For its 9th edition, the India Art Fair in New Delhi (2-5 February 2017) has linked up with an important new investor, the Swiss firm MCH Group, owner of the Art Basel franchise, the most powerful Modern and Contemporary art fair in the world with annual editions in Basel, Hong Kong and Miami. This powerful new partner could inject a growth impetus to the India Art Fair commensurate with the ambitions of the Indian art market as a whole. But in spite of these ambitious projects, the Indian government has not provided much support for trade in art and many foreign exhibitors have already experienced India’s heavy customs bureaucracy and taxes on the import of artworks. We also note that this year a number of major Western galleries will be absent including the Lisson, the White Cube, Hauser & Wirth, Lelong and Continua. However, the India Art Fair has already shown remarkable resistance since its untimely inauguration in 2008 (Lehman Brothers… sharp contraction of the art market) which was clearly not the best moment to initiate a major new artistic and commercial rendezvous.
In any case, the project is still very much alive with the India Art Fair playing a major role in the outreach of South Asian creativity and proving the advantages of a big fair with a dense and culturally stimulating program. The fair’s organisers, Angus Montgomery and Neha Kirpal, have opened the program to fifteen projects curated by artists (including Joel Andrianomearisoa, Mithu Sen, Thukral and Tagra, Anila Quayyum Agha, Sudarshan Shetty, Reena Saini Kallat and Francis Limérat), a program of films on art (Art on film), a series of lectures and debates involving highly qualified guests, including Richard Armstrong, Director of the Guggenheim museums and Leonard Lauder from the Metropolitan Museum in New York (among others).
The primary objective of the India Art fair is to promote Indian and Southeast Asian artists and particularly those represented by the platforms Britto Arts Trust (Dhaka), Theertha International artists Collective (Colombo), Nepal Art Council (Kathmandu) and Blueprint 12 (New Delhi). It also welcomes international galleries including London’s Grosvenor gallery (specialised in Indian art), the UAE’s Grey Noise and 1X1 galleries, Madrid’s Sabrina Amrani and Vienna’s Lukas Feichtner. In New Delhi, the offer must be tailored to the specific tastes of the Indian public that are not so easy to predict…. but there is no shortage of purchasing power. And while many Indians still purchase works abroad, the India Art Fair is actively involved in the construction of a local market.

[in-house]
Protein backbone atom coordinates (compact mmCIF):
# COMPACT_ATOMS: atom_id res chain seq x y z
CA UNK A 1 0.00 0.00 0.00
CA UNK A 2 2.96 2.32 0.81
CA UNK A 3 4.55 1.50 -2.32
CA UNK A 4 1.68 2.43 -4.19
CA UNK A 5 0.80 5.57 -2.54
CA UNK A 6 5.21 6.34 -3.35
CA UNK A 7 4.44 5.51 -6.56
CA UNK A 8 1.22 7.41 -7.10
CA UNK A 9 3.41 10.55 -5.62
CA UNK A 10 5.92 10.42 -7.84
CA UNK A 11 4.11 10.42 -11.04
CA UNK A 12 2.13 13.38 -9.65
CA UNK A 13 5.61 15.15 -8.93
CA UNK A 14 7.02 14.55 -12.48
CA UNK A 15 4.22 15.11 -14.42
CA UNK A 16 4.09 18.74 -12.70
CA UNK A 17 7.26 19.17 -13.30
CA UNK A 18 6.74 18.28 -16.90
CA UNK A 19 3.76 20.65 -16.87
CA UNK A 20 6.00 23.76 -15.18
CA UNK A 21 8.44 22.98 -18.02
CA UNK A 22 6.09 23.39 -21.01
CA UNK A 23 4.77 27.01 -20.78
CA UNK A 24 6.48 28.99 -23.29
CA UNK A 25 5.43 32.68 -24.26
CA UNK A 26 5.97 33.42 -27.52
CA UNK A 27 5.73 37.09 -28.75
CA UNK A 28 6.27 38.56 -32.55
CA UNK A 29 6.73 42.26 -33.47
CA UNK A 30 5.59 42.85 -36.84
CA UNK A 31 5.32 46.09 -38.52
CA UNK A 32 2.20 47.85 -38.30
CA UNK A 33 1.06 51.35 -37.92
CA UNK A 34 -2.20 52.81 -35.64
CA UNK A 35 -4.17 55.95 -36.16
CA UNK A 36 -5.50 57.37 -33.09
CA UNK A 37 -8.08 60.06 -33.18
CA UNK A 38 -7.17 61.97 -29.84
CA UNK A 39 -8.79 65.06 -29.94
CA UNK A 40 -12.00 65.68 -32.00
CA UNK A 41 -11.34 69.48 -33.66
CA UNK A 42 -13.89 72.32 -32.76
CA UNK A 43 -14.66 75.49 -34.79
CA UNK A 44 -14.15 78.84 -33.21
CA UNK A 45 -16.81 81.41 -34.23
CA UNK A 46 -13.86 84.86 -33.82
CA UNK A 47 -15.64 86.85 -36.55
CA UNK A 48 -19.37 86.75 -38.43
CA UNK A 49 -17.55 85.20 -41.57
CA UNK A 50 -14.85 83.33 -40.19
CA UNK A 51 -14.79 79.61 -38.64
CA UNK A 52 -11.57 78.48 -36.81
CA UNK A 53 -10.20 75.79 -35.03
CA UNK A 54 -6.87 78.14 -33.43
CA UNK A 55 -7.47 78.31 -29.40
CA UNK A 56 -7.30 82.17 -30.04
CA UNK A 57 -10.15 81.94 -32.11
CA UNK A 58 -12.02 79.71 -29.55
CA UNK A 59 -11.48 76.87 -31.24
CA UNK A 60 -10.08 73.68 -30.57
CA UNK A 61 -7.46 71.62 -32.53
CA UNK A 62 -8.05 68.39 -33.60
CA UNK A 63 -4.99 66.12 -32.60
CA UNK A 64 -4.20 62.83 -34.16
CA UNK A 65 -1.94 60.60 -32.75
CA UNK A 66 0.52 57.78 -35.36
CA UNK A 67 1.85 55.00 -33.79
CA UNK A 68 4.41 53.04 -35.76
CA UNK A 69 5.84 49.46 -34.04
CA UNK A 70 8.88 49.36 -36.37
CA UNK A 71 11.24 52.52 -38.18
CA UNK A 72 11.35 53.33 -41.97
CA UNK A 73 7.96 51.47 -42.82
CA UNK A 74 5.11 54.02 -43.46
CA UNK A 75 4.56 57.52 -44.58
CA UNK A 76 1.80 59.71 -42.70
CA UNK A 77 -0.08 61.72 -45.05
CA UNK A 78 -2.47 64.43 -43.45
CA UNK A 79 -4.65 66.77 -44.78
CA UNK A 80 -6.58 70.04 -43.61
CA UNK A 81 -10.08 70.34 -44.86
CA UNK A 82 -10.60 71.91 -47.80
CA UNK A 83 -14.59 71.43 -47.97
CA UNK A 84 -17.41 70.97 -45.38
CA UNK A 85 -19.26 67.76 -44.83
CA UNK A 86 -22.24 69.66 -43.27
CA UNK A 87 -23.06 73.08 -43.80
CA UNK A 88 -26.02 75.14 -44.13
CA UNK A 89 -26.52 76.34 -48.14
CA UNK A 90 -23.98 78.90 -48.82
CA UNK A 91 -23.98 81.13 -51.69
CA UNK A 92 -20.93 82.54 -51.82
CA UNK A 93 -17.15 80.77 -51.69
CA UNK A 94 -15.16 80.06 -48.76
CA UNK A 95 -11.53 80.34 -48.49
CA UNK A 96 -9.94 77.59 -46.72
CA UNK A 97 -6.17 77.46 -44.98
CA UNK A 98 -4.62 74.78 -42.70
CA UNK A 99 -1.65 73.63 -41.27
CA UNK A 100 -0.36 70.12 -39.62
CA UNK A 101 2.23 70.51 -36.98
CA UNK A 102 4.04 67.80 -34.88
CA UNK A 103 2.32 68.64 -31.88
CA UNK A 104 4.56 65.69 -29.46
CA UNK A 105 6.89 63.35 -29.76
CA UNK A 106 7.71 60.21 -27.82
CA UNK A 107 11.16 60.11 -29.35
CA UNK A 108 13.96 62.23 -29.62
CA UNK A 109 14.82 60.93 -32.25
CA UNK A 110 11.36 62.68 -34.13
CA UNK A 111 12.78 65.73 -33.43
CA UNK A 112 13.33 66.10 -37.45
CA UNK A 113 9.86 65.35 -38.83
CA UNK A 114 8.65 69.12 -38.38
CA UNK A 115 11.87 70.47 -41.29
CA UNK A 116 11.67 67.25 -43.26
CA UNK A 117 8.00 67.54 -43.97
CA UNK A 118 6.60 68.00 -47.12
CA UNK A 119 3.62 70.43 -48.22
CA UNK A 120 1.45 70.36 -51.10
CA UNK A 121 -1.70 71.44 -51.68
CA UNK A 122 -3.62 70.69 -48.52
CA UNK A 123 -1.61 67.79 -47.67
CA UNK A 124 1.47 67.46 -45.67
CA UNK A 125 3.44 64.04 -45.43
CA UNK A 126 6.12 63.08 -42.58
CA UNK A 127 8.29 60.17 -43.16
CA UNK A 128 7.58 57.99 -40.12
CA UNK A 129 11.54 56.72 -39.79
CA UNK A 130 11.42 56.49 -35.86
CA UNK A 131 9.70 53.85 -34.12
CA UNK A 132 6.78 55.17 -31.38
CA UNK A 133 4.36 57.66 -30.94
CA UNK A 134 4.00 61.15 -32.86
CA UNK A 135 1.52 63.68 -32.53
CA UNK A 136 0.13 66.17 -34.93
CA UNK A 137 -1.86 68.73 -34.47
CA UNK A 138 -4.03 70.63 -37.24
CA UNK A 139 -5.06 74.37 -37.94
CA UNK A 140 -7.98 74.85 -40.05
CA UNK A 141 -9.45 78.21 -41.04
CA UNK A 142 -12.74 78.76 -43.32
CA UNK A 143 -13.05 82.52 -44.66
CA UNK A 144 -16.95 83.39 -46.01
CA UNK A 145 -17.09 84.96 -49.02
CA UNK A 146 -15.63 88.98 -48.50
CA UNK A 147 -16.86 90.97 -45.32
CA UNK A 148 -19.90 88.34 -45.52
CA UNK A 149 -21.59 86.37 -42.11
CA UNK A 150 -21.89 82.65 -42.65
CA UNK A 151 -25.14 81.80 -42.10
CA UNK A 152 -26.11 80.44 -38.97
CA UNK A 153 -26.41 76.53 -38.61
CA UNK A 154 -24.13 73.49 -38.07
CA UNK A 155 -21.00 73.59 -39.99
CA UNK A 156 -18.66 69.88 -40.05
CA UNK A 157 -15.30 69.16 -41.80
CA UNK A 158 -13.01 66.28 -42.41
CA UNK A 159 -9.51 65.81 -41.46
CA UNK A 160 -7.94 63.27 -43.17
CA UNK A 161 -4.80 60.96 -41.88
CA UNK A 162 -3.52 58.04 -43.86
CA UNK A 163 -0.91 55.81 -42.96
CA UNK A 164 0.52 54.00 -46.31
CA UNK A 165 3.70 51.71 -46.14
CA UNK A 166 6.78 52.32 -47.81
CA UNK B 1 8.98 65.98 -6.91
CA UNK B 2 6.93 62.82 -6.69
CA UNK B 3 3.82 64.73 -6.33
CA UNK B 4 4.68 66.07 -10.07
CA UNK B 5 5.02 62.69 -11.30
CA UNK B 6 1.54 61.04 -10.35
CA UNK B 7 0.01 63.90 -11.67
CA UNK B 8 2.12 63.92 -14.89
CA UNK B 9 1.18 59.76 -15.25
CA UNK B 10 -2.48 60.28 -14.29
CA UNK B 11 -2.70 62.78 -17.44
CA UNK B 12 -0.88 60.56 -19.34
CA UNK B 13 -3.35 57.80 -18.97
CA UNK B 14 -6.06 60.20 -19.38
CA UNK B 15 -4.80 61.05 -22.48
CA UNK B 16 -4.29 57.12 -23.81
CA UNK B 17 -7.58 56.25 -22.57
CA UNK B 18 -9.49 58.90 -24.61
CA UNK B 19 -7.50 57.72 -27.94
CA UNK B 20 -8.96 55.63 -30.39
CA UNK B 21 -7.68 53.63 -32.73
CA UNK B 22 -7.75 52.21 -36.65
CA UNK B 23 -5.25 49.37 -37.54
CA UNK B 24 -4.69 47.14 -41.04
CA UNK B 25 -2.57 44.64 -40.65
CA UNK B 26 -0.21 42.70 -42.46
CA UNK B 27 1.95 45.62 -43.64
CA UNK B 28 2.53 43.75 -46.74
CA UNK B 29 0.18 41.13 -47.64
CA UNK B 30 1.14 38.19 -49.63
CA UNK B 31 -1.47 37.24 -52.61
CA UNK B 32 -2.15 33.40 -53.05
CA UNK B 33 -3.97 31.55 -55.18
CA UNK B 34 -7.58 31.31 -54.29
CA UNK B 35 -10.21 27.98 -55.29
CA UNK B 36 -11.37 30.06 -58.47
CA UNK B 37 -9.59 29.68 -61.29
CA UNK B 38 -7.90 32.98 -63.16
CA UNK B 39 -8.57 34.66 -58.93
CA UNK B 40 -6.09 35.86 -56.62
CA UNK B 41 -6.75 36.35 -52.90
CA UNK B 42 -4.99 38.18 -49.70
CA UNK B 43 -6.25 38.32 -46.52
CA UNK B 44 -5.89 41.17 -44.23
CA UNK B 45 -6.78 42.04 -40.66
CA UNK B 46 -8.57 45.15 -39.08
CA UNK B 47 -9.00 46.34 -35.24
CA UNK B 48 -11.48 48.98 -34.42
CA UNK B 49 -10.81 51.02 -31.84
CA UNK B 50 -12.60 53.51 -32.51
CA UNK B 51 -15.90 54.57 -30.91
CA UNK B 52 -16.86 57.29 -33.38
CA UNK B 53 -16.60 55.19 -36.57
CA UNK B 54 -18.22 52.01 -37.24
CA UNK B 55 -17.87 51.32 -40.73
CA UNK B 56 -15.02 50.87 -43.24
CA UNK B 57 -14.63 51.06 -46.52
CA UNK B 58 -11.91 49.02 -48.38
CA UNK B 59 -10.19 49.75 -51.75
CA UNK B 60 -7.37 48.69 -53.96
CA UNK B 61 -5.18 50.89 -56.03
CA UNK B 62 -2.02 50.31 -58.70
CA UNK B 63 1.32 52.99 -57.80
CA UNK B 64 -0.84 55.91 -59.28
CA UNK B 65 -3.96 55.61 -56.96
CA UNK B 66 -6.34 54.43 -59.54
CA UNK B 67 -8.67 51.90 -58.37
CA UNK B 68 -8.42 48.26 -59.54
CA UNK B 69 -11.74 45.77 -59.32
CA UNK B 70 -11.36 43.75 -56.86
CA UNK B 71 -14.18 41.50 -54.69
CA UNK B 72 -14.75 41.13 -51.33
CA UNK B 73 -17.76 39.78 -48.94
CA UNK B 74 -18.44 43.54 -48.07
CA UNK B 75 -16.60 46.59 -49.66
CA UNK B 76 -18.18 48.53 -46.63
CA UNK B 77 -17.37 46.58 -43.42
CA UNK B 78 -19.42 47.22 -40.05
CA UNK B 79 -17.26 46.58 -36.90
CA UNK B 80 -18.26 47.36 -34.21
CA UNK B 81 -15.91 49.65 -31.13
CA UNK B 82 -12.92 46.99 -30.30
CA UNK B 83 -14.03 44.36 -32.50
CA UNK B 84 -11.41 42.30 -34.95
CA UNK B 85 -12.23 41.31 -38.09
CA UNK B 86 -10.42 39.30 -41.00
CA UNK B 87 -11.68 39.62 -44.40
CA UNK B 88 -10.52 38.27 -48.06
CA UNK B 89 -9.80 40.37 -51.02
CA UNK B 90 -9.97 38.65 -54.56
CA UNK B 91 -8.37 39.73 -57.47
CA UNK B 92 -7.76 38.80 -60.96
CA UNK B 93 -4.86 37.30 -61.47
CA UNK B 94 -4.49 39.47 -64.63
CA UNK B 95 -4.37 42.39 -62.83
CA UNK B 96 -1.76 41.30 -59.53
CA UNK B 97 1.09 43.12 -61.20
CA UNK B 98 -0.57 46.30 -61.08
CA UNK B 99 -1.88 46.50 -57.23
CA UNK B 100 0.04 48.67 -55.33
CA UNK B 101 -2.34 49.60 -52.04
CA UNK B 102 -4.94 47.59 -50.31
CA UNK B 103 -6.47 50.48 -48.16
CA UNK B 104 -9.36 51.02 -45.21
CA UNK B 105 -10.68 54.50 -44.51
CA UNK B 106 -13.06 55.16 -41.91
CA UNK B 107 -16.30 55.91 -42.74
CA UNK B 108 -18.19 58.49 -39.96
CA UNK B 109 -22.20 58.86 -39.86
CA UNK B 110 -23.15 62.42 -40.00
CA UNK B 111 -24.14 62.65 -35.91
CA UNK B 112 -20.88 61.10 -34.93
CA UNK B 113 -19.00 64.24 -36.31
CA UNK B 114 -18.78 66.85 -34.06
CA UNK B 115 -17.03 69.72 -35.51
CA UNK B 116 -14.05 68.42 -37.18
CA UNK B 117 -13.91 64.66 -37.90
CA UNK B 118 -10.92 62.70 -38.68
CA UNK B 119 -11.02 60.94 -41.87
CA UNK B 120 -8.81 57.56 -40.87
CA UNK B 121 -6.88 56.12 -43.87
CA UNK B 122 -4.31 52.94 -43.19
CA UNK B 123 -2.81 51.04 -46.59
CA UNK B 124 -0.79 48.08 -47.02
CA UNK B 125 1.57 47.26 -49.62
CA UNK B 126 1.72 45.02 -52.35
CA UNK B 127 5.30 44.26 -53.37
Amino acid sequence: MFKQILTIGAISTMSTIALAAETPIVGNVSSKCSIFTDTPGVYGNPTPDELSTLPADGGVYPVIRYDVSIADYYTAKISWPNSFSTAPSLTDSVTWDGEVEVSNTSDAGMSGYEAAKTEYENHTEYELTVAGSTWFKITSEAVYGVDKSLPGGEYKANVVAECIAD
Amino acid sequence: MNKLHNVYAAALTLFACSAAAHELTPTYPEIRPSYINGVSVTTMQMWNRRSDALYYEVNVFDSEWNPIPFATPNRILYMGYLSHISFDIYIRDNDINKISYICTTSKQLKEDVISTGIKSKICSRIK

Judging by auction activity alone, India is still emerging. Christie’s only opened its Mumbai auction room in December 2013, becoming the first international auction firm to set up a permanent outlet in the country. Indian art collectors are indeed enthusiastic, as wee saw when Christie’s held its inaugural sale dedicated to South Asian Art (an impressive 98% of lots sold). Today, collectors still have an excellent appetite and there appears to be a healthy match between supply and demand. Indeed, 85% of the Fine Art auction lots offered in India during 2016 found buyers, one of the world’s highest sold rates (versus an average of 70% in the United States and 56% in France). India is now the world’s 13th marketplace in terms of art auction turnover, with an annual total of $59 million, but it is above all the 4th marketplace in Greater Asia behind China, Japan and South Korea. India therefore has real weight on the global art auction market and the India Art Fair therefore has enormous potential over the coming years.